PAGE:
Devourer of Words 015: Convention Season

Toucan reading a comic
Marc Bernardin smiling

We are, this very week, kicking Convention Season into high gear. WonderCon Anaheim, then San Diego Comic-Con in July, with dozens more, big and small, from here until the end of the year. You will be attending at least a few of these, either for fun or profit.

It’s worth talking a little about how one should behave, as a writer, when hitting these shows—whether you are an established pro or a rookie looking to break in.

And it’s not enough to just say, “act professional,” because there are plenty of professionals who wouldn’t know what that meant if it rapped them on the hands with a ruler. We’re gonna break this down according to location:

A Publisher’s Booth

You’ll likely be swinging through these booths looking to either meet editors for the first time, reinforce contacts or—yes, pros can be fans, too—get something signed. Follow the signs, obey the traffic patterns—i.e., the crazy lines that snake all over for various signings—and treat everyone like you’re a guest in their house. Because you never know who is in one of the company’s color-coordinated T-shirts. Could be an intern, could be the VP of sales. The last thing the aspiring writer wants is to make enemies at any level. And, as tempting as it might be to loiter here because companies like DC, Marvel, and Dark Horse spring for the good carpet that soothes the savage feet, try not to. Don’t be the guy everyone notices because you spend hours in the booth every day. Move along. Find the person you’re looking for or find out when they’ll be back.

Artists’ Alley

Understand that those manning these tables are there to make money. They’ve spent money on those tables and have to earn to make a con worthwhile. If you’re admiring their work/wares, feel free to do so. Those can be long days and a smile from someone who appreciates your work can make all the difference. If you’re looking for potential collaborators, buy something—don’t ask for a freebie. Show the artist that you take their work seriously and understand that they are worth it. But whatever you do, if you’re not actively making a purchase, make way for people who want to—don’t clog the artist’s access to a paying customer just because you want to make small talk.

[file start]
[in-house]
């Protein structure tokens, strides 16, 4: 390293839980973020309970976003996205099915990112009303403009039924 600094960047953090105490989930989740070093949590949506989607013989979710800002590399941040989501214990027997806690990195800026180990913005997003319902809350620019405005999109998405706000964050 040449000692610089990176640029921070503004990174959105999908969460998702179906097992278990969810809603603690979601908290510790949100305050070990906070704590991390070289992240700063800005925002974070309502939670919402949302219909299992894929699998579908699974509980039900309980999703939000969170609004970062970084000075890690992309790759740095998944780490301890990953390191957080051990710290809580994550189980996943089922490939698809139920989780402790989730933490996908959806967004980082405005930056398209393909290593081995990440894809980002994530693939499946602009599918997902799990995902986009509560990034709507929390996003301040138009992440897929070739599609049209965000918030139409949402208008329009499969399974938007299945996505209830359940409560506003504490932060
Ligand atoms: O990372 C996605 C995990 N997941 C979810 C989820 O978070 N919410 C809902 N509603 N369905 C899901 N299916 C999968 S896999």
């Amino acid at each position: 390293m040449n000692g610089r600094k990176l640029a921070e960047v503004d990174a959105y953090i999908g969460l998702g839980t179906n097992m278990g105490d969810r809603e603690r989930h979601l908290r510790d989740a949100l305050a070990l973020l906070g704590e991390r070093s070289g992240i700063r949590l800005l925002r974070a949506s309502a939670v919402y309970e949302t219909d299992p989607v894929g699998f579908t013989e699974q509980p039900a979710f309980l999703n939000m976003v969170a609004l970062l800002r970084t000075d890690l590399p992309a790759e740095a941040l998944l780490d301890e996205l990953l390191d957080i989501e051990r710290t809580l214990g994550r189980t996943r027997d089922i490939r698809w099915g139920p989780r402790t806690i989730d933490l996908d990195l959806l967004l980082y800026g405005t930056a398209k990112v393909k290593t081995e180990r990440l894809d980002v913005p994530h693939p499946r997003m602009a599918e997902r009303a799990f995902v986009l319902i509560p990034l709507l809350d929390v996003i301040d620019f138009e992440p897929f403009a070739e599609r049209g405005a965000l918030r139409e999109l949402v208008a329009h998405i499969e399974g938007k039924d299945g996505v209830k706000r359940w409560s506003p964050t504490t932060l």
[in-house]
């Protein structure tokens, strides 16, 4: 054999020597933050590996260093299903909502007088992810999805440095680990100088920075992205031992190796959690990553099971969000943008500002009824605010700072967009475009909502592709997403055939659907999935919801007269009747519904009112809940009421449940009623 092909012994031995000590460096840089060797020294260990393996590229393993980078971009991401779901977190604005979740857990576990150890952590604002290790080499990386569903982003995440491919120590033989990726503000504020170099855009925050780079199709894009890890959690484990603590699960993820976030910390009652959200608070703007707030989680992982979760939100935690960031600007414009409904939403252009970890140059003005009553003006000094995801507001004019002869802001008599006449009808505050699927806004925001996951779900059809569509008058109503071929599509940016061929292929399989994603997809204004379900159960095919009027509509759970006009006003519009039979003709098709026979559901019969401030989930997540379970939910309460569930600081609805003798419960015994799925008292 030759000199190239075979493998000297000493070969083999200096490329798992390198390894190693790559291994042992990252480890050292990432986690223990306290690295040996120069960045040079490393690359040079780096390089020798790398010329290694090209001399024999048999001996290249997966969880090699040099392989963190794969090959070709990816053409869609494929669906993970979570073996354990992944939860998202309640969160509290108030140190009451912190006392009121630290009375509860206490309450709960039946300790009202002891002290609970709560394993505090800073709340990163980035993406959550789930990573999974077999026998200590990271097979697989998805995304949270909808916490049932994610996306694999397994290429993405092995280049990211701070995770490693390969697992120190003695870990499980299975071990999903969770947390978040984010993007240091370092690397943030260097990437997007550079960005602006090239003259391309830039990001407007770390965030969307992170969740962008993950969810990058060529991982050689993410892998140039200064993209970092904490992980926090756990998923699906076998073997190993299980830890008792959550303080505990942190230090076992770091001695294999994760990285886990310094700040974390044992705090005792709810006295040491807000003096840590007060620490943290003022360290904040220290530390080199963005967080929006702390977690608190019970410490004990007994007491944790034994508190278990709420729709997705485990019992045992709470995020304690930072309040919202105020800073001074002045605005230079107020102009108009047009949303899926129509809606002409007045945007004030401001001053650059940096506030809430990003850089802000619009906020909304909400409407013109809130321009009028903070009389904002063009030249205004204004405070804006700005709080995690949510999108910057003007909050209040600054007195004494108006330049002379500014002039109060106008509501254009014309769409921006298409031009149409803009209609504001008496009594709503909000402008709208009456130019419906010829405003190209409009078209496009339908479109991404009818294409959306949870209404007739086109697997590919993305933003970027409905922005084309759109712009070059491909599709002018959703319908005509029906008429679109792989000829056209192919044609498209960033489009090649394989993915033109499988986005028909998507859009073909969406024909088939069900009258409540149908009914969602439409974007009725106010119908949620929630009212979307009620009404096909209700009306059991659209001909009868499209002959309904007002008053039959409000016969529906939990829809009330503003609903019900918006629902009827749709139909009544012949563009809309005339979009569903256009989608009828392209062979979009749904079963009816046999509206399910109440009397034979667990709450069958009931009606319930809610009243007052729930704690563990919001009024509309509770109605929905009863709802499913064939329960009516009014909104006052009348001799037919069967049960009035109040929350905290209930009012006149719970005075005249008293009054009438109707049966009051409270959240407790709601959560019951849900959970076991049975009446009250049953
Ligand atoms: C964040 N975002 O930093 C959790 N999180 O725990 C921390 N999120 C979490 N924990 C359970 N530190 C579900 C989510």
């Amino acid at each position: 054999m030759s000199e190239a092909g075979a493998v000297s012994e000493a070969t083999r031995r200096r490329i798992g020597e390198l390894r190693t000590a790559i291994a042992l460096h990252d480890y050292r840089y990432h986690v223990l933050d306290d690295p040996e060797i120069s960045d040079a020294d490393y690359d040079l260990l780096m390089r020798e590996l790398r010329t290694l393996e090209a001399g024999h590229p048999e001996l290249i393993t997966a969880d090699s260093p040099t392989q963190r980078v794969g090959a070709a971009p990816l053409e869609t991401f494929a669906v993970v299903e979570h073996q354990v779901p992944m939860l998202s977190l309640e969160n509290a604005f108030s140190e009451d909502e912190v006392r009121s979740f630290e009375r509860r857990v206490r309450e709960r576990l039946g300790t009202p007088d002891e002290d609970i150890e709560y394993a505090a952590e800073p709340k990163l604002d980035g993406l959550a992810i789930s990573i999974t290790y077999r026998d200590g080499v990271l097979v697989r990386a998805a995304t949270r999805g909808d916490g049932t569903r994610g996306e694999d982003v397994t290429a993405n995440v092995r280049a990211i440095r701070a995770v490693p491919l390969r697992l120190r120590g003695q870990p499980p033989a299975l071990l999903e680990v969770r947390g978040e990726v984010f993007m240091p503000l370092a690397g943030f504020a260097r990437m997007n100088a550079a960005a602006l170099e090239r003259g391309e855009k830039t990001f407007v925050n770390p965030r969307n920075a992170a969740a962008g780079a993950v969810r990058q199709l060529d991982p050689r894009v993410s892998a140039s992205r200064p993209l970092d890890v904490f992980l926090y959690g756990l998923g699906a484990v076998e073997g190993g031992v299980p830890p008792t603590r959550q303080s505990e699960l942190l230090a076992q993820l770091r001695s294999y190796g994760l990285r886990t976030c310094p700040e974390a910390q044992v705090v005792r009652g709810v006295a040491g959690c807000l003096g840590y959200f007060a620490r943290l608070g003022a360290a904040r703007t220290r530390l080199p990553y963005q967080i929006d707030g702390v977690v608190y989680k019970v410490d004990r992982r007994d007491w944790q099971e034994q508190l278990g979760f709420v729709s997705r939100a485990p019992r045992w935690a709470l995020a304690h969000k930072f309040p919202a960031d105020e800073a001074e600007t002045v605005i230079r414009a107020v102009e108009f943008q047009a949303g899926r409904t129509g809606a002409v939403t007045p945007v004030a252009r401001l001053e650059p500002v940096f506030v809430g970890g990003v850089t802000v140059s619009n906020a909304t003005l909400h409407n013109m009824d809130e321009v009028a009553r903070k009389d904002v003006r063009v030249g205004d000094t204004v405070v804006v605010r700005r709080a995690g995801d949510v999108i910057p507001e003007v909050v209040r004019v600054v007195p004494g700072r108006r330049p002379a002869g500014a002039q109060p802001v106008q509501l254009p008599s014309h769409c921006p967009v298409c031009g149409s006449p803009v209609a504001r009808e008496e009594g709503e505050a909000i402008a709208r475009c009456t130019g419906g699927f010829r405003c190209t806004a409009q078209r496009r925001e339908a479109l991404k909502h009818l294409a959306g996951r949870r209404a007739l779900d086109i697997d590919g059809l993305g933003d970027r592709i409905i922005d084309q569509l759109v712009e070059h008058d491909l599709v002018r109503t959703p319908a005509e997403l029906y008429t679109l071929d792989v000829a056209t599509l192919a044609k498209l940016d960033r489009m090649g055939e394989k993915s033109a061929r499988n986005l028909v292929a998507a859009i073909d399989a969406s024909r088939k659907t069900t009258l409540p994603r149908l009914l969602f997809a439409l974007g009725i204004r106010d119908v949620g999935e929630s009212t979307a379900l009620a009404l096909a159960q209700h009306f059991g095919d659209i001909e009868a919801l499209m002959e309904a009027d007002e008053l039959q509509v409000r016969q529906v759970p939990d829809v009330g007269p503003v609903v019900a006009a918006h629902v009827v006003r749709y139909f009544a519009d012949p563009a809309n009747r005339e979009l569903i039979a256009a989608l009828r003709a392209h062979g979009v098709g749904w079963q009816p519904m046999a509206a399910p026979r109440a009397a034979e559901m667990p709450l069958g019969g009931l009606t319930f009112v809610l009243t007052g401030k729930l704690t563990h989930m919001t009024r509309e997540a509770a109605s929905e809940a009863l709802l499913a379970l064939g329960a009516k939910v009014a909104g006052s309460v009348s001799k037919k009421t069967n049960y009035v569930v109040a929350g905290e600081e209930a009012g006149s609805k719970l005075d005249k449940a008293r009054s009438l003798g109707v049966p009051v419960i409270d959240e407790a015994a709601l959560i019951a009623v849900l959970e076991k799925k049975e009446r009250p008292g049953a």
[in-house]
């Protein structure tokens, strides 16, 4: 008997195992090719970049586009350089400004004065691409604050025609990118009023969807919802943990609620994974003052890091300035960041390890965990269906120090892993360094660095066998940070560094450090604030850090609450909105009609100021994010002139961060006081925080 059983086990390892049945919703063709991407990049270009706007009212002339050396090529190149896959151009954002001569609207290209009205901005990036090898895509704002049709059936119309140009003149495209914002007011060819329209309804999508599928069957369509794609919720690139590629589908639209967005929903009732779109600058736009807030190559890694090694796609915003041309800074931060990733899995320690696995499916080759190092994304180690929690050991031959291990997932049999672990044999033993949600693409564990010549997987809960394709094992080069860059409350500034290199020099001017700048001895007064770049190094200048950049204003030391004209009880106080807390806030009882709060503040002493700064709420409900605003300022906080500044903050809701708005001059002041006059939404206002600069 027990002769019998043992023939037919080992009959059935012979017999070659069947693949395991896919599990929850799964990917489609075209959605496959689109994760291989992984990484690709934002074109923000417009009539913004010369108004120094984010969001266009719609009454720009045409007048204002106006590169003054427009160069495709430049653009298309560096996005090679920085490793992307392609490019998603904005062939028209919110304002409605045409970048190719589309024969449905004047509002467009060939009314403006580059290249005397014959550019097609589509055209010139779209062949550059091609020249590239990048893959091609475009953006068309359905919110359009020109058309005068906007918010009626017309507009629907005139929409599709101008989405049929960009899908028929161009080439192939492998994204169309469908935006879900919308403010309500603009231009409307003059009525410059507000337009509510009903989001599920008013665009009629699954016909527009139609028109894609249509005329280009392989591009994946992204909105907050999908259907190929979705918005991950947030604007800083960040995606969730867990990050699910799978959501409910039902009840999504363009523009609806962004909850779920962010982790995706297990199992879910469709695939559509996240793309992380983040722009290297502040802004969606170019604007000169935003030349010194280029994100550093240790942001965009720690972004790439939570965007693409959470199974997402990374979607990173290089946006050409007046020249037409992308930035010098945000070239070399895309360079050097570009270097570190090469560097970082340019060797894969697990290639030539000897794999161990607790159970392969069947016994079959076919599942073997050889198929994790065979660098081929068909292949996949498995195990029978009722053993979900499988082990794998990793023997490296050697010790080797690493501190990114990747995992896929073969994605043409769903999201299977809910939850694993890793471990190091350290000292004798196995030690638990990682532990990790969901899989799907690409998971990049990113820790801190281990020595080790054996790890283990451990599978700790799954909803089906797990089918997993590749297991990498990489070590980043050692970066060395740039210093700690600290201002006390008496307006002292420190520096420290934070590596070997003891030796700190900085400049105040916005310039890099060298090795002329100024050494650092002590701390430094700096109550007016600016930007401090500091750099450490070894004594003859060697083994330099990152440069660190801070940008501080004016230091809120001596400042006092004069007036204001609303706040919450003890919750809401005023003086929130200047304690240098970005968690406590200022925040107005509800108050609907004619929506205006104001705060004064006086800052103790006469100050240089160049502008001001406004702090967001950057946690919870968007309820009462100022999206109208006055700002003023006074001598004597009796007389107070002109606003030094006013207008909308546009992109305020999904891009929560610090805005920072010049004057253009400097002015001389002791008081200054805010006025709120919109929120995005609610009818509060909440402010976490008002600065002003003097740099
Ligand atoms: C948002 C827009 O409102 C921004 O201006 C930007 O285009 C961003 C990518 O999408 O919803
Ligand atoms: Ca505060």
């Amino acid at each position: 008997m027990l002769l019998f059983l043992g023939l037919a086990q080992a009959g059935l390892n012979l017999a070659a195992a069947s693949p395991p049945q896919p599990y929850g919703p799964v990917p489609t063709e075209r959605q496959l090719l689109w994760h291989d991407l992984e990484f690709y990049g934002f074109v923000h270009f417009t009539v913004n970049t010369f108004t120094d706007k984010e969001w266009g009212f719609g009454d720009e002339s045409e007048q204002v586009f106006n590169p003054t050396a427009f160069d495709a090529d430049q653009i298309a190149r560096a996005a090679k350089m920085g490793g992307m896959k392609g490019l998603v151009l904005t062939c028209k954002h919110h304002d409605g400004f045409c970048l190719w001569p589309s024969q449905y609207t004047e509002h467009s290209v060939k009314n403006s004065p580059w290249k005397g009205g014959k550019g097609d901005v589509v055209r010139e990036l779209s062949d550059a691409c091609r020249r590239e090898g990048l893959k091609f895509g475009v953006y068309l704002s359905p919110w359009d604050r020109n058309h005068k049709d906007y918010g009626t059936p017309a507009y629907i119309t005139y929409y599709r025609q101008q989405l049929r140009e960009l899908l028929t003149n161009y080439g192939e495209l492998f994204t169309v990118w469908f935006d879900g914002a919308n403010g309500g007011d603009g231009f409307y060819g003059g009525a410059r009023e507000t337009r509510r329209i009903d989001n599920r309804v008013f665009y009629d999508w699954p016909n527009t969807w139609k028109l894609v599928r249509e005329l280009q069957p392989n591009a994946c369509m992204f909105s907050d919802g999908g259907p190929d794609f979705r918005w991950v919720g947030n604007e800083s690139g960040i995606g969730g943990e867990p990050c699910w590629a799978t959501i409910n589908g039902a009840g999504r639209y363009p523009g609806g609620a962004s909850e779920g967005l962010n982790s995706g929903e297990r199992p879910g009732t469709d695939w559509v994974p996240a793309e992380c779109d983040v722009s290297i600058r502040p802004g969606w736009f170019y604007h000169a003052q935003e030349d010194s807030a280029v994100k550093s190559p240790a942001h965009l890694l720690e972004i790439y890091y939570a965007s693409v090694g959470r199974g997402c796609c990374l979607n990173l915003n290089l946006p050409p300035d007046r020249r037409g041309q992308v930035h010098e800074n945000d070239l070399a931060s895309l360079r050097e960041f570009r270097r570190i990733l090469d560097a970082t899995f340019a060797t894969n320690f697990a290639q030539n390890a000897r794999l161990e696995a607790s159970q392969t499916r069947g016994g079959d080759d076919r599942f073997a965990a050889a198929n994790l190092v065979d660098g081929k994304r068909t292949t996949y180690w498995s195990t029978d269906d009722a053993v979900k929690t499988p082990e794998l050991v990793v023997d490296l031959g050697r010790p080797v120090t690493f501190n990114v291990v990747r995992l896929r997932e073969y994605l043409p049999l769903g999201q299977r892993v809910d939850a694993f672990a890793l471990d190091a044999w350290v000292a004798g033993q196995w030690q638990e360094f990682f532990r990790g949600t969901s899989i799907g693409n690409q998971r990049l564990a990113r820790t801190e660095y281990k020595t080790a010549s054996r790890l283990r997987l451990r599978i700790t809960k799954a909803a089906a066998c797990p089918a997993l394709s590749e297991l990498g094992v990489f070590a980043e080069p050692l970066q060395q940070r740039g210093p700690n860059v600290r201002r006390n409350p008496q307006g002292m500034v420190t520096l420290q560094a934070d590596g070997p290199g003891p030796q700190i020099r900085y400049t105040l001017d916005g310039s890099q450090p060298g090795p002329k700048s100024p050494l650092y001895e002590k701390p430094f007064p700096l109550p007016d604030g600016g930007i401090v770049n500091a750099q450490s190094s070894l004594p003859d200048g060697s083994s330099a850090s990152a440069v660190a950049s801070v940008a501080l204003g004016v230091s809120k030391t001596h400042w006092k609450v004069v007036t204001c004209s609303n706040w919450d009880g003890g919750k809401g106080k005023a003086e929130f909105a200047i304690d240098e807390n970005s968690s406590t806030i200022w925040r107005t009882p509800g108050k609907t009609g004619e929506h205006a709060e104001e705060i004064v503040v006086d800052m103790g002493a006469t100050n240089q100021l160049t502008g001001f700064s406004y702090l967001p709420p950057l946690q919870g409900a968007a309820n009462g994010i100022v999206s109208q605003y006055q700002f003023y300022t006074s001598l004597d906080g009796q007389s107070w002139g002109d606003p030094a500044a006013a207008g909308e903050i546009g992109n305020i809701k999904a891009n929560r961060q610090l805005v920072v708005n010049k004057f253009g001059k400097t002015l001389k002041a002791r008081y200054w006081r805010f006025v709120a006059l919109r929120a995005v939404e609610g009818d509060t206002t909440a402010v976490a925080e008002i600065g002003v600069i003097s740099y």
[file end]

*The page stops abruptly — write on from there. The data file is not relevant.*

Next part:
The Bathroom

Not a place for small talk. With anyone. Seriously, the horror stories I’ve been told about people asking for autographs in the loo … Don’t be that guy. (And it’s almost always a guy. Don’t be him.)

The Floor

Everyone is there to get something different out of a con. Do your best to let them, within reason, of course. Some people want to shop, some are hawking their wares, others are trying to secure work, while others still want to show off in costumes they spent weeks on. Don’t harsh anyone’s mellow, if you can avoid it. But be respectful. If you want to take someone’s picture, ask. If you want to pose with them, ask. The minute you want to share someone’s personal space, ask. If they say no, move along.

The Bar

Simple rule of thumb: Don’t be the most drunk person in whatever group you’re with. If you’re an aspiring writer, you don’t want to be the sloppiest person there—no one gives out assignments because you can drink the most. If you’re an established pro, no need to give anyone else fresh gossip. And you want to be sober enough to remember what you did or didn’t do. Don’t buy anyone a drink who doesn’t want it—though we are a hardy lot who tends to like the grog. Respect boundaries and, if necessary, help others do the same. You’ll all feel better in the morning. Not good … but better.

The Opposite Sex

Much has been made—perhaps not enough—of the difficulties women have when going to cons, either as professionals or as attendees, both in and out of costume. Here is another very simple rule to follow: No one is entitled to anything. If you, for a second, think you are … you’re not. We are, all of us, fans of one thing or another. We come to these conventions because we love that thing, or those things, or everything. And everyone should be allowed to love that thing without being afraid.

Okay, that’s the one thing you’re entitled to: Safety.

Have fun and don’t be a tool.

Marc Bernardin’s Devourer of Words appears the third Tuesday of each month here on Toucan!

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